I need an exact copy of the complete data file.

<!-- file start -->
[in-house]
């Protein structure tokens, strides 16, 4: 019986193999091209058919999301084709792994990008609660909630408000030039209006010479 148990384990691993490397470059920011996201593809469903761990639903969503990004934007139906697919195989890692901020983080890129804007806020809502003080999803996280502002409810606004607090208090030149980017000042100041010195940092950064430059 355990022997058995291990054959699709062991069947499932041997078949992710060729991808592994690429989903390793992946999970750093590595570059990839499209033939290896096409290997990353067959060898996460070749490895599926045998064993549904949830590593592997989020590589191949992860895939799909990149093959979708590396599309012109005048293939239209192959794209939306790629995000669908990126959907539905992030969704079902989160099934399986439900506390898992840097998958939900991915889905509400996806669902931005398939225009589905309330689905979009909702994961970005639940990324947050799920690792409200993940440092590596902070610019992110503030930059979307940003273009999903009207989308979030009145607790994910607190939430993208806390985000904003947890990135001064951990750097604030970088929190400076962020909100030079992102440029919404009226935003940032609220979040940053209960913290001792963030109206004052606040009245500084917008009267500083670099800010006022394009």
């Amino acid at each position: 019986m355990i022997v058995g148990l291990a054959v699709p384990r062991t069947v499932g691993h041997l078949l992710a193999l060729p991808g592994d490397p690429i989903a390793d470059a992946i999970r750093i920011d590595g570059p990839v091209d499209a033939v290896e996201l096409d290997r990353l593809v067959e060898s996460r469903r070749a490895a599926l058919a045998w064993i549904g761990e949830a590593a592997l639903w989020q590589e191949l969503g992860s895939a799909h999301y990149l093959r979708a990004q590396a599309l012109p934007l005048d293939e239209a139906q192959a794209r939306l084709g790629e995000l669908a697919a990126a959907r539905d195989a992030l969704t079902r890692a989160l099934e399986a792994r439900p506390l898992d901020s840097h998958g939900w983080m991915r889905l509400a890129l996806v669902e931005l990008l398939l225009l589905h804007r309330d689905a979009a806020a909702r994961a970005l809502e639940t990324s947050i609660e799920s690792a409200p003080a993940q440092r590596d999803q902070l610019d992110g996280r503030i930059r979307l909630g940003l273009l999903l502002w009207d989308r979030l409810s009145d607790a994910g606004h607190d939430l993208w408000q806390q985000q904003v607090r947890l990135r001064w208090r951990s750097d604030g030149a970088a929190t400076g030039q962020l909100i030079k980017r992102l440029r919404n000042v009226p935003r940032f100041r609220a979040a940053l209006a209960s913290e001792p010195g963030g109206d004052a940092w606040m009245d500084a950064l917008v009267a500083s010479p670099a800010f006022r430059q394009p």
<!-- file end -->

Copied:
[in-house]
């Protein structure tokens, strides 16, 4: 019986193999091209058919999301084709792994990008609660909630408000030039209006010479 148990384990691993490397470059920011996201593809469903761990639903969503990004934007139906697919195989890692901020983080890129804007806020809502003080999803996280502002409810606004607090208090030149980017000042100041010195940092950064430059 355990022997058995291990054959699709062991069947499932041997078949992710060729991808592994690429989903390793992946999970750093590595570059990839499209033939290896096409290997990353067959060898996460070749490895599926045998064993549904949830590593592997989020590589191949992860895939799909990149093959979708590396599309012109005048293939239209192959794209939306790629995000669908990126959907539905992030969704079902989160099934399986439900506390898992840097998958939900991915889905509400996806669902931005398939225009589905309330689905979009909702994961970005639940990324947050799920690792409200993940440092590596902070610019992110503030930059979307940003273009999903009207989308979030009145607790994910607190939430993208806390985000904003947890990135001064951990750097604030970088929190400076962020909100030079992102440029919404009226935003940032609220979040940053209960913290001792963030109206004052606040009245500084917008009267500083670099800010006022394009």
């Amino acid at each position: 019986m355990i022997v058995g148990l291990a054959v699709p384990r062991t069947v499932g691993h041997l078949l992710a193999l060729p991808g592994d490397p690429i989903a390793d470059a992946i999970r750093i920011d590595g570059p990839v091209d499209a033939v290896e996201l096409d290997r990353l593809v067959e060898s996460r469903r070749a490895a599926l058919a045998w064993i549904g761990e949830a590593a592997l639903w989020q590589e191949l969503g992860s895939a799909h999301y990149l093959r979708a990004q590396a599309l012109p934007l005048d293939e239209a139906q192959a794209r939306l084709g790629e995000l669908a697919a990126a959907r539905d195989a992030l969704t079902r890692a989160l099934e399986a792994r439900p506390l898992d901020s840097h998958g939900w983080m991915r889905l509400a890129l996806v669902e931005l990008l398939l225009l589905h804007r309330d689905a979009a806020a909702r994961a970005l809502e639940t990324s947050i609660e799920s690792a409200p003080a993940q440092r590596d999803q902070l610019d992110g996280r503030i930059r979307l909630g940003l273009l999903l502002w009207d989308r979030l409810s009145d607790a994910g606004h607190d939430l993208w408000q806390q985000q904003v607090r947890l990135r001064w208090r951990s750097d604030g030149a970088a929190t400076g030039q962020l909100i030079k980017r992102l440029r919404n000042v009226p935003r940032f100041r609220a979040a940053l209006a209960s913290e001792p010195g963030g109206d004052a940092w606040m009245d500084a950064l917008v009267a500083s010479p670099a800010f006022r430059q394009p």